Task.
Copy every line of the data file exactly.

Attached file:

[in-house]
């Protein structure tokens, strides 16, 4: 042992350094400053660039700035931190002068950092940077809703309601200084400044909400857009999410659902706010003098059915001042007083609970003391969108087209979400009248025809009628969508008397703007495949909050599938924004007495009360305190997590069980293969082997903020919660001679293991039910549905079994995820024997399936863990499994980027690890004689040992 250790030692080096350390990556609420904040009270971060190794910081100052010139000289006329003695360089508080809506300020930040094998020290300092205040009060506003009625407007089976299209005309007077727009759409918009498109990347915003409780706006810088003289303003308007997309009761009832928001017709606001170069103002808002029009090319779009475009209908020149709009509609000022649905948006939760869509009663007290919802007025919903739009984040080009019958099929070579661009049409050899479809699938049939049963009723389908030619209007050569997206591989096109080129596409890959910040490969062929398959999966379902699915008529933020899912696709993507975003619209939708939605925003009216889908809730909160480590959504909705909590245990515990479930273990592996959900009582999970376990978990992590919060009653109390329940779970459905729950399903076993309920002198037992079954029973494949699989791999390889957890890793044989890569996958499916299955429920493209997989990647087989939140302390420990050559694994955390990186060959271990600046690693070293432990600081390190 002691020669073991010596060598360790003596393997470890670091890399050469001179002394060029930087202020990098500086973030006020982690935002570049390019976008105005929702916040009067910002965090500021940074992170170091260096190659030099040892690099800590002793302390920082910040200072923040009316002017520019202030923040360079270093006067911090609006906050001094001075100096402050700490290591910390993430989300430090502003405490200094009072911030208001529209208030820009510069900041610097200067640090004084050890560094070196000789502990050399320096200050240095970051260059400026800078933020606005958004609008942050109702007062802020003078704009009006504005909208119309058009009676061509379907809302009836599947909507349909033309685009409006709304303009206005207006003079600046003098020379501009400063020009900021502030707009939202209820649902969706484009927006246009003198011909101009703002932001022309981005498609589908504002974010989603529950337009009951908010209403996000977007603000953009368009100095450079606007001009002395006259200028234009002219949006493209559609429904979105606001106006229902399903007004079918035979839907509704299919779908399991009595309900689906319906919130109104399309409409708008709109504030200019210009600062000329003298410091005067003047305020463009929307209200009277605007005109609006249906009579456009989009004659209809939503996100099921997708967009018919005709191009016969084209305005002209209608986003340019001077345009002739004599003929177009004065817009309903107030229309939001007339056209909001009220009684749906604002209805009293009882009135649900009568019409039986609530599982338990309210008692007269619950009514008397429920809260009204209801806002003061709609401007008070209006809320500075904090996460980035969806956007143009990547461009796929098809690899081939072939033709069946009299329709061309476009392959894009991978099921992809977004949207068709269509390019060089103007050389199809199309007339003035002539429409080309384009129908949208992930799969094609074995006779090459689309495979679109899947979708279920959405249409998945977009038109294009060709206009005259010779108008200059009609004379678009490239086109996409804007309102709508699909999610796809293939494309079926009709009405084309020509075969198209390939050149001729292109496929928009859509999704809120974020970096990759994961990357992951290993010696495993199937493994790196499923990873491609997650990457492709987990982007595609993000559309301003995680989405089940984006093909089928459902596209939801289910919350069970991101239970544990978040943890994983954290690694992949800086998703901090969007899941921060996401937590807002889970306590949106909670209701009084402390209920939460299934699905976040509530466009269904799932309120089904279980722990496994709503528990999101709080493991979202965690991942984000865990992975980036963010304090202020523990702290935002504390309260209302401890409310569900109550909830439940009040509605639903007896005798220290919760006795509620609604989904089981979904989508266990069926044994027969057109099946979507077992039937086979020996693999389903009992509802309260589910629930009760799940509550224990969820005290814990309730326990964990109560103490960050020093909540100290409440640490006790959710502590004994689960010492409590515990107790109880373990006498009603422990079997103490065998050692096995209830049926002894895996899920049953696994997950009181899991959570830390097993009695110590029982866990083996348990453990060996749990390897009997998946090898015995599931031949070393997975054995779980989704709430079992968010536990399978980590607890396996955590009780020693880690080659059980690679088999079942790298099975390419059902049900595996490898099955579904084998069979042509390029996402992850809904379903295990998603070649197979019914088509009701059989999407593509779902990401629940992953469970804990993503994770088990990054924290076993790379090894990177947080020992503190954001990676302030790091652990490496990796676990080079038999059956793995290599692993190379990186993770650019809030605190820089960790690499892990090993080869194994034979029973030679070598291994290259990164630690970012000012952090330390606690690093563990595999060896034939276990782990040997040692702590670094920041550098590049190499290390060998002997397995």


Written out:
[in-house]
């Protein structure tokens, strides 16, 4: 042992350094400053660039700035931190002068950092940077809703309601200084400044909400857009999410659902706010003098059915001042007083609970003391969108087209979400009248025809009628969508008397703007495949909050599938924004007495009360305190997590069980293969082997903020919660001679293991039910549905079994995820024997399936863990499994980027690890004689040992 250790030692080096350390990556609420904040009270971060190794910081100052010139000289006329003695360089508080809506300020930040094998020290300092205040009060506003009625407007089976299209005309007077727009759409918009498109990347915003409780706006810088003289303003308007997309009761009832928001017709606001170069103002808002029009090319779009475009209908020149709009509609000022649905948006939760869509009663007290919802007025919903739009984040080009019958099929070579661009049409050899479809699938049939049963009723389908030619209007050569997206591989096109080129596409890959910040490969062929398959999966379902699915008529933020899912696709993507975003619209939708939605925003009216889908809730909160480590959504909705909590245990515990479930273990592996959900009582999970376990978990992590919060009653109390329940779970459905729950399903076993309920002198037992079954029973494949699989791999390889957890890793044989890569996958499916299955429920493209997989990647087989939140302390420990050559694994955390990186060959271990600046690693070293432990600081390190 002691020669073991010596060598360790003596393997470890670091890399050469001179002394060029930087202020990098500086973030006020982690935002570049390019976008105005929702916040009067910002965090500021940074992170170091260096190659030099040892690099800590002793302390920082910040200072923040009316002017520019202030923040360079270093006067911090609006906050001094001075100096402050700490290591910390993430989300430090502003405490200094009072911030208001529209208030820009510069900041610097200067640090004084050890560094070196000789502990050399320096200050240095970051260059400026800078933020606005958004609008942050109702007062802020003078704009009006504005909208119309058009009676061509379907809302009836599947909507349909033309685009409006709304303009206005207006003079600046003098020379501009400063020009900021502030707009939202209820649902969706484009927006246009003198011909101009703002932001022309981005498609589908504002974010989603529950337009009951908010209403996000977007603000953009368009100095450079606007001009002395006259200028234009002219949006493209559609429904979105606001106006229902399903007004079918035979839907509704299919779908399991009595309900689906319906919130109104399309409409708008709109504030200019210009600062000329003298410091005067003047305020463009929307209200009277605007005109609006249906009579456009989009004659209809939503996100099921997708967009018919005709191009016969084209305005002209209608986003340019001077345009002739004599003929177009004065817009309903107030229309939001007339056209909001009220009684749906604002209805009293009882009135649900009568019409039986609530599982338990309210008692007269619950009514008397429920809260009204209801806002003061709609401007008070209006809320500075904090996460980035969806956007143009990547461009796929098809690899081939072939033709069946009299329709061309476009392959894009991978099921992809977004949207068709269509390019060089103007050389199809199309007339003035002539429409080309384009129908949208992930799969094609074995006779090459689309495979679109899947979708279920959405249409998945977009038109294009060709206009005259010779108008200059009609004379678009490239086109996409804007309102709508699909999610796809293939494309079926009709009405084309020509075969198209390939050149001729292109496929928009859509999704809120974020970096990759994961990357992951290993010696495993199937493994790196499923990873491609997650990457492709987990982007595609993000559309301003995680989405089940984006093909089928459902596209939801289910919350069970991101239970544990978040943890994983954290690694992949800086998703901090969007899941921060996401937590807002889970306590949106909670209701009084402390209920939460299934699905976040509530466009269904799932309120089904279980722990496994709503528990999101709080493991979202965690991942984000865990992975980036963010304090202020523990702290935002504390309260209302401890409310569900109550909830439940009040509605639903007896005798220290919760006795509620609604989904089981979904989508266990069926044994027969057109099946979507077992039937086979020996693999389903009992509802309260589910629930009760799940509550224990969820005290814990309730326990964990109560103490960050020093909540100290409440640490006790959710502590004994689960010492409590515990107790109880373990006498009603422990079997103490065998050692096995209830049926002894895996899920049953696994997950009181899991959570830390097993009695110590029982866990083996348990453990060996749990390897009997998946090898015995599931031949070393997975054995779980989704709430079992968010536990399978980590607890396996955590009780020693880690080659059980690679088999079942790298099975390419059902049900595996490898099955579904084998069979042509390029996402992850809904379903295990998603070649197979019914088509009701059989999407593509779902990401629940992953469970804990993503994770088990990054924290076993790379090894990177947080020992503190954001990676302030790091652990490496990796676990080079038999059956793995290599692993190379990186993770650019809030605190820089960790690499892990090993080869194994034979029973030679070598291994290259990164630690970012000012952090330390606690690093563990595999060896034939276990782990040997040692702590670094920041550098590049190499290390060998002997397995």